May 28, 2022

Mawazo Writing Africa

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Central African Republic adopts bitcoin as legal currency – VIDEO

The Central African Republic has adopted bitcoin as legal tender, the President’s Office announced on Wednesday, becoming the second country in the world to do so after El Salvador.

Legislators unanimously passed a bill suppose the Bitcoin legalizes tender alongside the CFA franc and legalizes the use of cryptocurrencies.

President Faustin Archange Touadera signed the measure into law, his chief of staff Obed Namsio said in a statement.

The CAR “is the first country in Africa to adopt Bitcoin as legal tender,” Namsio said.

“This move places Central African Republic on the map of the boldest and most visionary countries in the world,” stated er.


But a leading opposition figure challenged the vote, saying the move was aimed at undermining the use of the CFA franc.

The Central African Republic is one of the poorest and most troubled nations on the planet, locked in a nine-year-old civil war and with an economy heavily dependent on mineral extraction, much of which is informal.

The text of the new legislation encompasses the use of cryptocurrencies and those who use them, in online commerce, “smart contracts…through blockchain technology” and “all electronic transactions”.

Cryptocurrency exchanges are not taxable, she adds .

Martin Ziguele, a former prime minister of the Central African Republic who is now an opposition MP, complained that the law was adopted “by proclamation” and some lawmakers intend to take legal action against it in the Constitutional Court.< /p>

“This law is a way to get out of the CFA franc by means that core the common currency,” Ziguele said.

“That’s it (that law) is not a priority for the country,” he said. “This move begs the question: who will benefit?”

The Central African Republic is one of six Central African countries that share the CFA franc – a regional currency backed by France and affiliated to the euro is coupled. Other members include Cameroon, Chad, Republic of the Congo, Gabon and Equatorial Guinea.


El Salvador became the world’s first adopter of the groundbreaking virtual currency on September 7.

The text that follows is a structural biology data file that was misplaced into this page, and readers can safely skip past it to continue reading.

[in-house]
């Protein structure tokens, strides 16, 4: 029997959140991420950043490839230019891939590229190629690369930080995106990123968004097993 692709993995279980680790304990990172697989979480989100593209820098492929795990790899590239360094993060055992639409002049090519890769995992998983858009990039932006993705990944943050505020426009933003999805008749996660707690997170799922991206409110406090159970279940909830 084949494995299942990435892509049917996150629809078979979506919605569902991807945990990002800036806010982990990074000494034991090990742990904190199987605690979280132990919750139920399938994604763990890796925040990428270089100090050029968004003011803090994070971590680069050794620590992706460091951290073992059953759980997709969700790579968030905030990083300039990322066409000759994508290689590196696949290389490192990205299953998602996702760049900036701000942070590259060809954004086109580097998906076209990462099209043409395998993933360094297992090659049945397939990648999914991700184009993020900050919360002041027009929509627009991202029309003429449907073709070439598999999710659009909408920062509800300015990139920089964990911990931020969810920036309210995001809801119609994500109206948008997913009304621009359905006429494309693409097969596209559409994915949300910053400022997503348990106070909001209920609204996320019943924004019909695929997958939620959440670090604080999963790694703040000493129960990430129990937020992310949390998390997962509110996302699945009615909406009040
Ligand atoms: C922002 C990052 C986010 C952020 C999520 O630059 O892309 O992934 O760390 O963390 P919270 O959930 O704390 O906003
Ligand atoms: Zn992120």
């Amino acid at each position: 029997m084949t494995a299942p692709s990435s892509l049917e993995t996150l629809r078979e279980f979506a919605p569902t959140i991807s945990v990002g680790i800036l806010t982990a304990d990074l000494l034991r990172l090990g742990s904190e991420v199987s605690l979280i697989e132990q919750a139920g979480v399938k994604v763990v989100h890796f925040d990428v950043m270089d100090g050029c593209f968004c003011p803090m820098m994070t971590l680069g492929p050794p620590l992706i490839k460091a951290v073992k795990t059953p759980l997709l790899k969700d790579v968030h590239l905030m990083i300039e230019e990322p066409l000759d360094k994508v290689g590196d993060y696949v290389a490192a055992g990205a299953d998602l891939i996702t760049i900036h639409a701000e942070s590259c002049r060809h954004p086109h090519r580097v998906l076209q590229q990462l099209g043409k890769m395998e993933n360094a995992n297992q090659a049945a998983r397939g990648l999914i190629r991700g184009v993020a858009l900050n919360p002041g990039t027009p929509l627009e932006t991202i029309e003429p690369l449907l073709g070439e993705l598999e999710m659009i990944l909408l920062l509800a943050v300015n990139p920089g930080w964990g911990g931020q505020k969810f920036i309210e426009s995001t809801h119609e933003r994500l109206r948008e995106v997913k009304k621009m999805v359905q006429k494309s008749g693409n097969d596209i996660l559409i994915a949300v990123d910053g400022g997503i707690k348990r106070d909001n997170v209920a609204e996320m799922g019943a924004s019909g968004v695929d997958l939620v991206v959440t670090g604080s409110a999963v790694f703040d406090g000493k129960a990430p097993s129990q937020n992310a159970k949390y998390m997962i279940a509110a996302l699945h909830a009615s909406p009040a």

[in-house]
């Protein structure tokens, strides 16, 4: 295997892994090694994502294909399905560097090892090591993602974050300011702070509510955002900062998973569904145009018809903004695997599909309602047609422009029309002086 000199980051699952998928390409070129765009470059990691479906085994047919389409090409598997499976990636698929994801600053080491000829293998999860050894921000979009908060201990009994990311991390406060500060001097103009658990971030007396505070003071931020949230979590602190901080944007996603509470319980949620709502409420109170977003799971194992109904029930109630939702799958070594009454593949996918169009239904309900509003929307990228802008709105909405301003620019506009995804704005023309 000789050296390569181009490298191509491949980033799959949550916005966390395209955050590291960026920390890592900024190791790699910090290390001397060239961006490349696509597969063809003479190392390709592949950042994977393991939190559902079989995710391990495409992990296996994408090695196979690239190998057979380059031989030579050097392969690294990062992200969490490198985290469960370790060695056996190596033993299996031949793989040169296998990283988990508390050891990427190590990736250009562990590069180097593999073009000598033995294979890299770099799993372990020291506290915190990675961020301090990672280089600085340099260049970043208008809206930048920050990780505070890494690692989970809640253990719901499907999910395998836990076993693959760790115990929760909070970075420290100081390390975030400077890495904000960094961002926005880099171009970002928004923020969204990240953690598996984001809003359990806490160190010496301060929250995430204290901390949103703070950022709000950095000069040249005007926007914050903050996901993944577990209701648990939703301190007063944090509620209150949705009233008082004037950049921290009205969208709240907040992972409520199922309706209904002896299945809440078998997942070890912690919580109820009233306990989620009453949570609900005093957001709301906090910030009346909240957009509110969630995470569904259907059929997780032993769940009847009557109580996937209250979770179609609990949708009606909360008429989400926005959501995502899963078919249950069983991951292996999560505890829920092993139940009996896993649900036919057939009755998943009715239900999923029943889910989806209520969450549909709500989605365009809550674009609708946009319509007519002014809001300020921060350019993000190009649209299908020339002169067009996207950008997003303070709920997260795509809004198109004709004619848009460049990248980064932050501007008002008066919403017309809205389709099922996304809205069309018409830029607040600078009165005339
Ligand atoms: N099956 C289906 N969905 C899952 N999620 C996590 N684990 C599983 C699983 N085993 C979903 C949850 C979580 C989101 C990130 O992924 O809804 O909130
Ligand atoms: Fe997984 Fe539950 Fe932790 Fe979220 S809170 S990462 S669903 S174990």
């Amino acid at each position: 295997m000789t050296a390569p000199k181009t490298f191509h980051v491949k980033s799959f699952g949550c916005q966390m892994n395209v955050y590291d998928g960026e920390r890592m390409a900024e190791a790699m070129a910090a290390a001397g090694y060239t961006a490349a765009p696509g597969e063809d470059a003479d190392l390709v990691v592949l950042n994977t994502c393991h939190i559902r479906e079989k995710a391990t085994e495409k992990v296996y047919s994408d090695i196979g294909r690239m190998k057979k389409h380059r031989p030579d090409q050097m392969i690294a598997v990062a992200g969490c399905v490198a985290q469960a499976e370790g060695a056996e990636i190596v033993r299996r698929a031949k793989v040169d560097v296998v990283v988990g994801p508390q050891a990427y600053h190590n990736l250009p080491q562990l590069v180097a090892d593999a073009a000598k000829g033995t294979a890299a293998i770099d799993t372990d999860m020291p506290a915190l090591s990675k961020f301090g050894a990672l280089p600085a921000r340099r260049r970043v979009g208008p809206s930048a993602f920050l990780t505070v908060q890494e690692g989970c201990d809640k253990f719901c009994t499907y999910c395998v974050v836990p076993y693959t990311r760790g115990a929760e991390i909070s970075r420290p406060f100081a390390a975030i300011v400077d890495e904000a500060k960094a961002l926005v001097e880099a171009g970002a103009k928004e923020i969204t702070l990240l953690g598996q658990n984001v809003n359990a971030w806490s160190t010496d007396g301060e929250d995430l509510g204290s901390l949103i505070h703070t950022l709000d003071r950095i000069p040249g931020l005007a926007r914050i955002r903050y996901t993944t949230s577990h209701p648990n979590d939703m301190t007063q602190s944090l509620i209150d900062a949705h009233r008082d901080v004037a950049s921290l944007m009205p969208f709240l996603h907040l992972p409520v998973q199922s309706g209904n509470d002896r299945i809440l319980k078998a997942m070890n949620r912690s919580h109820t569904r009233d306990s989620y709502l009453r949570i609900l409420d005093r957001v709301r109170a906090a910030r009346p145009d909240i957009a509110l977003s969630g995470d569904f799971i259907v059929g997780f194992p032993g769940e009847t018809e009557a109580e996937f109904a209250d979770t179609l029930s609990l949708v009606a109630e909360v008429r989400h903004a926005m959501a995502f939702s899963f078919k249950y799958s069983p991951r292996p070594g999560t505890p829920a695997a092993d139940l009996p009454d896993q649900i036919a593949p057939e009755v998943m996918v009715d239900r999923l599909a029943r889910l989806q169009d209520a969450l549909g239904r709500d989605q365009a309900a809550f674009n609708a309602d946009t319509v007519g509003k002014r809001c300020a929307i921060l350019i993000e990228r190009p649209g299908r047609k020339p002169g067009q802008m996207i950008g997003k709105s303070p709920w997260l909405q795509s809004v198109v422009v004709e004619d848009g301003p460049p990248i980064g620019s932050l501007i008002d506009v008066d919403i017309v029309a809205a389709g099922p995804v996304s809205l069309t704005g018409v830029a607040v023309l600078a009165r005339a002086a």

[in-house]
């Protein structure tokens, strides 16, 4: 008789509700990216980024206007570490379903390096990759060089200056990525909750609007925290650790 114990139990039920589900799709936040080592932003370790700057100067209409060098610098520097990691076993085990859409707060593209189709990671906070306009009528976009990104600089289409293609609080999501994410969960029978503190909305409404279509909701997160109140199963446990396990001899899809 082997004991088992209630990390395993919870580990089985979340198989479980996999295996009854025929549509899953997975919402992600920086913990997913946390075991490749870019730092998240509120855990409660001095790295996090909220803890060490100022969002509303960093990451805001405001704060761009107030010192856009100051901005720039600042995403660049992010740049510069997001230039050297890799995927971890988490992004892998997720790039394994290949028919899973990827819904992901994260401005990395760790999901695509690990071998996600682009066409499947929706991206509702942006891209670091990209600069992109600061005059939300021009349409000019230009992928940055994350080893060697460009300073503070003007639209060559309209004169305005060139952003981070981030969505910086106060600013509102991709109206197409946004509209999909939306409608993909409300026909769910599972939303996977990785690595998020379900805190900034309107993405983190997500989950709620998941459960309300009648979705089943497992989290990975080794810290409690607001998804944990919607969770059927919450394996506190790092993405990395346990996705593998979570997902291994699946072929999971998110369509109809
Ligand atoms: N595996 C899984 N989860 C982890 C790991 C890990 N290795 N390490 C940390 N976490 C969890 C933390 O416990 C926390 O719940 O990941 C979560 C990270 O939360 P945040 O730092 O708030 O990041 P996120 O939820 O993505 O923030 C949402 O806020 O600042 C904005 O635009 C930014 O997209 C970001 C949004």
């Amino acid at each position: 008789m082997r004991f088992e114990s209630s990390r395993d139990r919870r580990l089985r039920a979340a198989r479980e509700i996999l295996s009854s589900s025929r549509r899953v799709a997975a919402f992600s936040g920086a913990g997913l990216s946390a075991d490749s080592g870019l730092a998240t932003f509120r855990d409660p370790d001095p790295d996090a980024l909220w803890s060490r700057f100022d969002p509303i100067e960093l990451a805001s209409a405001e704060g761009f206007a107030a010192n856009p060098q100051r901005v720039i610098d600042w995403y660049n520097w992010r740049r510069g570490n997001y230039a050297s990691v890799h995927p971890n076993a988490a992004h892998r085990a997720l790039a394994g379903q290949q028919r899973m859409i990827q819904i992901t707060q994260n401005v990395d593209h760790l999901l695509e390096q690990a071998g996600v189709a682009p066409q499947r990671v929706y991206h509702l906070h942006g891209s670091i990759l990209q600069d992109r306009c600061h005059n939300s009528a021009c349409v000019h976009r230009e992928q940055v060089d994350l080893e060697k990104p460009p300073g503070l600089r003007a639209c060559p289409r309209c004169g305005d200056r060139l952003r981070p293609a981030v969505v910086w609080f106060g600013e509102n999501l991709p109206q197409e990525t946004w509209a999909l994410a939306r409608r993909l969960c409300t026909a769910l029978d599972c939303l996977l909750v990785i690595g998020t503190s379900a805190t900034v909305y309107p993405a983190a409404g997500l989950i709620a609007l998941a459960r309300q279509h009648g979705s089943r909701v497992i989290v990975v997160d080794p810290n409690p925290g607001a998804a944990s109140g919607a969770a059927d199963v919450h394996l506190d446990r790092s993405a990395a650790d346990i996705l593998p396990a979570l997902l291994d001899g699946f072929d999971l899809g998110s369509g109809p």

Below that, citizens of the Central American country were allowed to use the digital currency — along with the US dollar, which has been the official currency for two decades — to purchase goods or services through a cyber wallet app.

< p>The introduction was heavily criticized by the International Monetary Fund (IMF).

He warned of “major risks associated with the use of Bitcoin for financial stability, financial integrity, and consumer protection” and with the issuance of Bitcoin-backed bonds.

Many regulators share these concerns, and other critics say anonymized remittances using crypto are a perfect tool for human traffickers and money laundering.

India has 2018 crypto transactions effect iv, only for the country’s top court to lift the ban two years later.

China’s central bank outlawed all financial transactions involving cryptocurrencies in September.

Large price fluctuations make bitcoin a store of value risky and long transaction processing times make it risky impractical for small purchases.

However, there is also recognition for the usefulness of digital currencies as a flexible monetary tool. Major central banks are exploring the possibility of setting up a virtual currency in a regulated environment.

Troubled Country

The Central African Republic has experienced a few moments of peace since independence by France in 1960, it ranks 188th out of 189 countries in the UN’s Human Development Index, a measure of prosperity.

In 2013, the country plunged into a civil war that developed largely sectarian lines.< /p>

The conflict eased after France intervened militarily and elections were held, which Touadera won despite armed groups dominating most of Central African Republic territory for years.

2020 A coalition of rebels advanced into the capital, Bangui, threatening to overthrow Touadera as fresh elections loomed.

Russia dispatched paramilitaries to repel the threat, and then much of that of rebels to retake held territory.

< p>The activists are described by Bangui as military advisors but as mercenaries by France, the UN and others – the Kremlin-backed Wagner group accused of abuse.